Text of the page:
Guest More than 1 year ago
Mendelsohn's writing style is stunning, she elicits such beauty while exposing such darkness. I have read both her books and I, as a lover of writing, am so impressed by her unique style which is at times breath-taking. Her words are illustrious.
Guest More than 1 year ago
In a word, pretentious. On the upside, it's a quick read to knock off in an afternoon. On the downside, it's a waste of two hours.
Guest More than 1 year ago
I chose this particular book at random this summer but nothing about the book itself is random. I am a psuedo-writer myself and I am deeply impressed with Jane Mendelsohns' prose style of writing. Her words stimulate the imagination forcing the reader to continue reading. The author has a rare talent of allowing her readers to empathize with the characters in this book. It is a true testament of what most young girls feel and think at that age. Bravo. I would definitely recommend this book to others.
Guest More than 1 year ago
I just randomly picked up this book at the bookstore and when I started reading it, I couldn't put it down. It was so rich with imagery and symbolism that I was amazed that one person could think of such a story. It appears to be a simple storyline- a teenage girl struggling with becoming a woman, dealing with the typical issues of the in crowd, being pretty, and boys- but the view that Beckett has on the world is one that every teenage girl has had but have never spoken of. Truly this book demonstrated the end of innocence in a real, twisted way. There are a few things I don't quite understand, for example, if the bats in the book are supposed to be symbolic of something in society. Anyone who would like to talk about this book feel free to email. Anyone who has not read this book should read it and be ready for a wild and truthful ride.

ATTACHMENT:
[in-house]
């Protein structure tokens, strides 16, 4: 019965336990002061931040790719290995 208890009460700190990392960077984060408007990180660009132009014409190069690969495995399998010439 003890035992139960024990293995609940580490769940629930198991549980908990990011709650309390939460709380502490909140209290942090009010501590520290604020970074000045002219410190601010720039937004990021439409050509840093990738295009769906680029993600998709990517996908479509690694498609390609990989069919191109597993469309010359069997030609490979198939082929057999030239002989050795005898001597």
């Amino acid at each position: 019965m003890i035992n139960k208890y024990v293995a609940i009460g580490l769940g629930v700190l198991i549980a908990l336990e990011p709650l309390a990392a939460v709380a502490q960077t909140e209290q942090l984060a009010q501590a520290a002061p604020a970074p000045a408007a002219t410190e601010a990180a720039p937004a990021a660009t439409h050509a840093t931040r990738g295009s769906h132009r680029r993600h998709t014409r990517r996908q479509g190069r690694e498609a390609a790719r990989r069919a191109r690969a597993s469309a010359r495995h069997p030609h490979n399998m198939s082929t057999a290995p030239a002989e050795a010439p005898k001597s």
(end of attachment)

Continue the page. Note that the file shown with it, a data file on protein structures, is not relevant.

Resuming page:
Guest More than 1 year ago
I had seen this book on a trip to Barnes and Nobles with a friend of mine. It was out then only in hard-back, but I waited and had it special ordered for myself at a bookstore at which I work. I began reading it the night I recieved it and I simply couldn't put it down. I found myself relating a lot to Beckette and her struggles to understand and fit in with our culture. There's a lot of things she was right in thinking and fearing. In the end she found herself. She found that there is peace within even after such horrors she survived.
Guest More than 1 year ago
I'm usually an Oprah book kinda gal, but I'm a teen so I saw this book and ordered it from my book club. Yes, it hooks you from page one, but it was just too strange. Hint: Vampires. It is a dreamy, gothic, modern novel. Some people may love it, but it just wasn't for me.
Guest More than 1 year ago
After the first few minutes of this book, you immedialty get addicted. It is such an insight to the teenage world of horror, yet so originol. Fabulous.
Guest More than 1 year ago
When I first saw the cover of Innocence I thought that I would be an interesting story of a girl living on the upper west side of Manhattan. But reading it, I see a girl trying to come of age while trying to understand the world around her that involves teen suicide, step parents, withcraft and the internet. The character Beckett holds on quiet well but she gives the reader an idea that she will be forever in a world of up-and-down mood swings and on-again off-again downward spirals.